But God said to him, ‘You fool! This very night your life is being demanded of you. And the things you have prepared, whose will they be?’ (Luke 12:20)
If you knew this was your last day on earth, would it change what you are doing? Human beings have an uncanny ability to deny reality, and live in such a way that one might be led to believe they are going to live forever. I wonder how many of those whose lives were snatched away in Toronto last week woke up thinking that this would be their last day. Likely none of them, but that doesn’t change the reality of what took place, and now the shattered and broken lives of family and friends is all that is left.
Our hearts naturally ache for everyone affected by this tragedy, but an even worse tragedy may befall anyone who doesn’t take seriously the lesson of such events. We are all hanging by a mere thread. Life comes with no guarantees. Of course, we don’t want to spend our lives thinking about and fearing death every moment. We want to live, but we need to be prepared, realizing that every moment of every day is a gift from God. That has to impact the way we live.
How then will we live out this day? Will we spend it complaining or being thankful for each moment? Will this reality influence the things we talk about, the way we spend our time, or the things we worry about? Will we live this day out in bitterness and anger, or in forgiving and accepting others? Will we spend the day assuring ourselves that we will deal some other time with Jesus’ call to accept His claim on our lives, or will this be the day that we finally realize what the Bible means when it tells us that “Now is the acceptable time; see, now is the day of salvation.” (2 Corinthians 6:2).
You have a precious opportunity to respond to God’s love for you today. You have a chance to begin anew today to love God, and the people around you, by letting God make you into the person He wants you to be. Don’t throw it away.
I hope we all have many more opportunities to be everything we were made to be. But the reality is, for you and for me, we only have today, right now. The thread of life is far too fragile to make assumptions.
Finally, beloved, whatever is true, whatever is honorable, whatever is just, whatever is pure, whatever is pleasing, whatever is commendable, if there is any excellence and if there is anything worthy of praise, think about these things. Philippians 4:8 (NRSV)
It’s hard not to notice how critically negative some folks can be all while claiming to be “saved by the grace of God.” It seems that “salvation” for these people puts them in a place where they can become unmerciful critics of anything that does not meet their self-righteous standards. Their attacks range from political issues (and politicians themselves), to cultural values (only theirs are the right ones), to thoughtless criticism of religious views and traditions that do not meet their demanding standards. The list goes on, but you probably get my drift.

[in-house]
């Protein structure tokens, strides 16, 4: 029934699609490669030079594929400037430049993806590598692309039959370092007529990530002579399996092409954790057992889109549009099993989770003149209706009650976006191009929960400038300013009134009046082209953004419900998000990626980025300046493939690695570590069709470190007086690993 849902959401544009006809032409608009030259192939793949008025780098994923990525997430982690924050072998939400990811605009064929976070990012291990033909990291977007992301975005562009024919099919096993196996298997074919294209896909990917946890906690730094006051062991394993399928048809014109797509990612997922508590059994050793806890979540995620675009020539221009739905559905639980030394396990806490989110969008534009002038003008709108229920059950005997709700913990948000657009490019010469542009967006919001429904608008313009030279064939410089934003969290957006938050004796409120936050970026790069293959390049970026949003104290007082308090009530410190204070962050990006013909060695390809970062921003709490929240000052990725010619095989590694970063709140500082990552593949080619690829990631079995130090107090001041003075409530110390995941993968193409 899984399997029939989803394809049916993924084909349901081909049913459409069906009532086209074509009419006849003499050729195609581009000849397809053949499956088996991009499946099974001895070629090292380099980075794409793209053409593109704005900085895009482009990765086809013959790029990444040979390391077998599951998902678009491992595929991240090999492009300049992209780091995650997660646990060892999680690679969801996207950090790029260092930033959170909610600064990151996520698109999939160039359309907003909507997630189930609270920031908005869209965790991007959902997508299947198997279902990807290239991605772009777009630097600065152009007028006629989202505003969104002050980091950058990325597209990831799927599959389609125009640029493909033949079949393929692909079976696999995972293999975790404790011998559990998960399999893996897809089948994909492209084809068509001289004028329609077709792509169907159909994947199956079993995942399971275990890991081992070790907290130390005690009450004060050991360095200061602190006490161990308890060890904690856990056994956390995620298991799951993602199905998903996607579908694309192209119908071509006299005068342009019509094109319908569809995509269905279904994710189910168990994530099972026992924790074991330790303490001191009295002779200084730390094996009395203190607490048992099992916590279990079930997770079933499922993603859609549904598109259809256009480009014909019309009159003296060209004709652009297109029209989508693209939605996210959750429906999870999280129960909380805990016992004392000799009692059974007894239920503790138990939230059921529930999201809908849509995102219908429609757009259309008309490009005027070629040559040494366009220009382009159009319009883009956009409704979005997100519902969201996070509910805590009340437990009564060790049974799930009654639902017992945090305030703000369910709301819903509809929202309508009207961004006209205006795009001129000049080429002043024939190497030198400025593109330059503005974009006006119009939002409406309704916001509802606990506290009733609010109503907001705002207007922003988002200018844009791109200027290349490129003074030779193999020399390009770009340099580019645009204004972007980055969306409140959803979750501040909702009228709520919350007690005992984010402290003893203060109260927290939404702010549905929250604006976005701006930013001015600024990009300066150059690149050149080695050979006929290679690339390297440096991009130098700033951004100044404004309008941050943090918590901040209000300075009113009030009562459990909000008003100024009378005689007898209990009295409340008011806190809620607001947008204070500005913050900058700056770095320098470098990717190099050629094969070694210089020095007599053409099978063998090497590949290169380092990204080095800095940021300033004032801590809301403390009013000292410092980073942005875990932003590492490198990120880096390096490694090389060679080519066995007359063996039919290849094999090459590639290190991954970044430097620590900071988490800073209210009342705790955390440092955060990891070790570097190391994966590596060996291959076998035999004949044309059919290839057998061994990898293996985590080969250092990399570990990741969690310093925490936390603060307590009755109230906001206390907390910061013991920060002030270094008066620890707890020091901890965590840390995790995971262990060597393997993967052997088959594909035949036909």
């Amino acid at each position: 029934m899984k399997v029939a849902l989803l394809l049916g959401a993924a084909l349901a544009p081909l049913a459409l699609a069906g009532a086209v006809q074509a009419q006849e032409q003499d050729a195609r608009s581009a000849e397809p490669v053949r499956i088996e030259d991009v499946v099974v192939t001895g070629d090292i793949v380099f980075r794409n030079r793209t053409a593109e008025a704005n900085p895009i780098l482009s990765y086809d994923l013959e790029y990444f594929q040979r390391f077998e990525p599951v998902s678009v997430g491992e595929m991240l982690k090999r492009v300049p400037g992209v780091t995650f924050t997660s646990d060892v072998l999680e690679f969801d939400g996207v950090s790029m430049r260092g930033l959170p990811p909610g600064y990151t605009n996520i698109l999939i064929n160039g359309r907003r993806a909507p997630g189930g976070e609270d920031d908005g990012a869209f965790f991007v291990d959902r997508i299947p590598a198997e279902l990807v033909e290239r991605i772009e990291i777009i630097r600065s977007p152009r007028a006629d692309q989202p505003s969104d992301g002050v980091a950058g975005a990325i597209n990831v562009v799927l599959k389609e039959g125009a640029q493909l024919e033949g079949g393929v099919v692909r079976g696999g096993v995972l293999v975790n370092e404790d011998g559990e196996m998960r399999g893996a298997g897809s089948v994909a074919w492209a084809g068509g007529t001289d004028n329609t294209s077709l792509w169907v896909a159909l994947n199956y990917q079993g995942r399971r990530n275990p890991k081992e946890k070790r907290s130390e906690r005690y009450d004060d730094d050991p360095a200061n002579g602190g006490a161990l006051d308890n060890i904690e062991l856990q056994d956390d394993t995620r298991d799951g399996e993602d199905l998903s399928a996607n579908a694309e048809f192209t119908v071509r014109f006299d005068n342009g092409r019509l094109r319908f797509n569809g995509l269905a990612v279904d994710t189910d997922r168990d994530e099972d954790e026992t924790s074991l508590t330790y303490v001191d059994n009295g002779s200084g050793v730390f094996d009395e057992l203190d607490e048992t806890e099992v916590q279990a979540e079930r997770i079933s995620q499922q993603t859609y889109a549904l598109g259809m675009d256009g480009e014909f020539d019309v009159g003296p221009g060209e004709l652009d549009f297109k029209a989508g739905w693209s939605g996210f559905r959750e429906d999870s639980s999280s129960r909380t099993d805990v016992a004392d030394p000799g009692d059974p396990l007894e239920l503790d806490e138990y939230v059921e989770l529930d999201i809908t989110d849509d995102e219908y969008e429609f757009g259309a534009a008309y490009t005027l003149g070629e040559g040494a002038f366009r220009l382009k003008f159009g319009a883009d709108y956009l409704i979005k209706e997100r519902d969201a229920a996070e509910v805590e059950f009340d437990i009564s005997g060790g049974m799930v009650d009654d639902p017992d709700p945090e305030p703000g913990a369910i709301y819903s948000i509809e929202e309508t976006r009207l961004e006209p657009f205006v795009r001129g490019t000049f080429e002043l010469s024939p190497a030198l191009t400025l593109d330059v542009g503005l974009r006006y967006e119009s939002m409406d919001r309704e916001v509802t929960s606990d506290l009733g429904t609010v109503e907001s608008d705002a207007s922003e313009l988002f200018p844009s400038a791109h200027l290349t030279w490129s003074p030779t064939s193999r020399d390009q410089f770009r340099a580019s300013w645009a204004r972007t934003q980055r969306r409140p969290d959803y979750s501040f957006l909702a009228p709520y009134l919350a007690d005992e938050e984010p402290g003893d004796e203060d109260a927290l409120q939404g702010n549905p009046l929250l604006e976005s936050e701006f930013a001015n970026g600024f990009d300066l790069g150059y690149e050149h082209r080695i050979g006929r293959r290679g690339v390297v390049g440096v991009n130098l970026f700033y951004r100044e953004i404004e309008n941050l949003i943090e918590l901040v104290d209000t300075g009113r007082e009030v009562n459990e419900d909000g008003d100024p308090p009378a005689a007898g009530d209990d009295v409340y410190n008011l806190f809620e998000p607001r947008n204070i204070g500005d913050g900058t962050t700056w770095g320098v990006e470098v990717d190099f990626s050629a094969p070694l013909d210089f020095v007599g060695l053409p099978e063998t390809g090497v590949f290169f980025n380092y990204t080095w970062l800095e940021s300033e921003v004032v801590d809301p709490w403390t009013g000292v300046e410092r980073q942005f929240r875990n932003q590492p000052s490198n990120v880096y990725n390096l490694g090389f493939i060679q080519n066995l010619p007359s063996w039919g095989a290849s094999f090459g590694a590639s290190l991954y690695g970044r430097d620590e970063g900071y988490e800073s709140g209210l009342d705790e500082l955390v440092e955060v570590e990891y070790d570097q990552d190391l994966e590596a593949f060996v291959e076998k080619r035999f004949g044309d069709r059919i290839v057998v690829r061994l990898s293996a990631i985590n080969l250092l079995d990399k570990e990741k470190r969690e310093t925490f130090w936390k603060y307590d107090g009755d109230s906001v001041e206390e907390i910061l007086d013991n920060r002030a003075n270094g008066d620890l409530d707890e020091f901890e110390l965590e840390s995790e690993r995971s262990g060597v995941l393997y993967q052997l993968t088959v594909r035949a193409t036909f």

How unlike Jesus, or even Paul who felt that the repressive and often dangerous political situations of their day were not the ultimate concerns of the time (though fairness and justice were constantly encouraged). It’s interesting that they never sought to condemn the political authorities of the day, even though Paul and Jesus would both meet their death at the hands of the Roman government.
Cultural values and systems likewise were not their primary concerns. They both knew that cultures are not sanctified by condemning those who participated in them. Certainly some aspects of their cultures were inconsistent with the gospel, and had to be (and were) rejected, but both understood that human culture was by its very nature alienated from God, so sinful behavior in a sinful world was no surprise. The answer was a new, sanctified life in Christ for every individual possible. The world was never going to change by shrill judgement and condemnation.
Even other religious views and traditions were not something that could be altered by shunning those who disagreed. Human hearts are changed by the love of God in Christ, something that God does, not us. Our part is to live with love for God, and for our neighbors filling our hearts; that will do more to bring people to Christ than our angry words, impatient shouting, and self-righteous condemnation could ever do. What if the people around us saw us living out the words of Philippians 4:8 (above)? Do you think they might actually think that knowing Christ is worthwhile after all?